When most people think of Splatterhouse, they think of the violence and blood and guts found on the Turbografx-16 and Sega Genesis consoles. However, oddly enough, possibly the best game in the series is one that a lot of folks have never heard of since it was released exclusively in Japan. This game is much more child-friendly than the others and was released for the Famicom system, but despite the lack of gore and having the worst graphics in the series (mainly due to being on an 8-bit console, of course) this game adds some platforming in with the hack ‘n’ slash gameplay to quite possibly make it the best Splatterhouse game ever made.
The game starts off like a lot of 8-bit games...A girl has been abducted (your girlfriend) and you set out on an adventure to save her. That’s really the whole story here. Not a lot there, but not a lot is really needed, either...This game is all about the action. Using your machete, and occasionally a shotgun, you’ll be destroying any and all enemies that get in your way through various settings while often having to rely on some platforming skills to navigate through a level unscathed. As you defeat enemies, you’ll notice that a counter in the upper left corner will start moving. It starts out at 0/10...After you defeat one enemy, it becomes 1/10, and so on. Once you defeat ten enemies, you’ll hear a tone and a bar will be added to your overall health. Eventually, you’ll need to defeat more enemies than just ten to add another bar to your health...So, it’s kind of like a leveling-up system...The more enemies you kill, the stronger you become. It gives you a reason to actually hack your way through the enemies rather than just jump over or avoid them to reach the end of the level quicker.
The difficulty in Splatterhouse: Wanpaku Graffiti is perfect. It can be very difficult in some places, but not so difficult that you can’t overcome it after a few attempts. Some areas seem overwhelmingly hard at first...But after a couple attempts, you’ll find yourself making through those same areas with relative ease. It’s never so easy that you get bored, and never too difficult that you just feel like quitting. It’s not a very long game, but it does have a password system, so if you do happen to get stuck on a level, you won’t have to play through the whole game just to get back to the area you had problems with.
If I had to complain about something in Wanpaku Graffiti, it’d be the length of the game. Even with having to continue a few times, it only took me roughly an hour to reach the end. While it can also be argued that the length helped prevent it from getting repetitive, with the password system and all included in, I guess I was expecting a much longer experience than what I got. The other gripe that I’ll toss out there is how cheap some of the enemies can be...I’ll use the werewolf boss fight as a prime example. When you get hit in Wanpaku Graffiti, you’ll get knocked back...Well, if you get knocked back at certain times against the werewolf, who likes to hop over you, you could get stuck in an unavoidable juggle just because you got knocked back and then he lands on you just as you regain your balance, then get knocked back and landed on again...And the pattern will continue until he randomly decides to not jump over you again. While the cheap stuff like this doesn’t happen very often, it does happen...And it does feel very, very cheap.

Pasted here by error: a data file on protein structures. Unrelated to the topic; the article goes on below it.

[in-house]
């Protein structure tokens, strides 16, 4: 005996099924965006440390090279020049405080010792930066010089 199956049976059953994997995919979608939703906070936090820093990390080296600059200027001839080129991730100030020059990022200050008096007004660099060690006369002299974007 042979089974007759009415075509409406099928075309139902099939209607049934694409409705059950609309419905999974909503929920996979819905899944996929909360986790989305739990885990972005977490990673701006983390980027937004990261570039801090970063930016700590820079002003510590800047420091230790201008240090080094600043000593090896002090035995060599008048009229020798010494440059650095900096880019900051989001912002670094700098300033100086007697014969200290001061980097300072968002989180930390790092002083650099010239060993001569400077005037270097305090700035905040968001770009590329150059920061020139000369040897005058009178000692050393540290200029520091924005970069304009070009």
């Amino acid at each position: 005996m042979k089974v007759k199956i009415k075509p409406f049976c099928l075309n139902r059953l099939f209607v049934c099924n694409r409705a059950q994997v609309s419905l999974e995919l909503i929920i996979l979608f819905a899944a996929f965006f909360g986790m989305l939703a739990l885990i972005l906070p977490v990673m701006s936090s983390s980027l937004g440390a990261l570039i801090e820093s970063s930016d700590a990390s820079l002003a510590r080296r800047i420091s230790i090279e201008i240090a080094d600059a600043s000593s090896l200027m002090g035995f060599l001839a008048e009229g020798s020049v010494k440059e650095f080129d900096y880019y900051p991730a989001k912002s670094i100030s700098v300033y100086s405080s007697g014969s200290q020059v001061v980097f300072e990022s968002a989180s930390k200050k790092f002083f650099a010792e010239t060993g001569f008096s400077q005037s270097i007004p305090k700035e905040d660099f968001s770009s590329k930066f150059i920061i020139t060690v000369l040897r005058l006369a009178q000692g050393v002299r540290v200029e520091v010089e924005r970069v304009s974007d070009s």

While I said that this game was graphically inferior to the other games in the series, it’s actually pretty nice for an ‘89 Famicom game. Every enemy looks completely unique, and most parts of the game look a bit different from one another. Everything is very simple, but also very easy on the eyes. The audio is about the same. Also, while it’s not technically ‘graphics’, much of the text in the game is in English, making it a prime candidate for a possible future release on Wii’s Virtual Console down the road here in North America. The audio tracks really fit the game well. They’re not masterpieces, but the do a very good job of complimenting the game and making the overall package seem that much more of an enjoyable experience.
Splatterhouse: Wanpaku Graffiti is another one of those games that you’ll play and wonder why it was never released anywhere but Japan. With a nice blend of platforming and hack ‘n’ slash, this game could be a great undiscovered treasure for a lot of gamers that don’t reside in the Land of the Rising Sun. Despite some cheap deaths and occasional, overcome-able-with-practice difficulty issues, this is a fantastic game to import if you’re looking for some fun platforming that doesn’t involve an overweight plumber. With minimal gore and a focus on platforming, Splatterhouse: Wanpaku Graffiti is much different than its 16-bit big brothers...Then again, that may be precisely why it may be the best game in the series as well.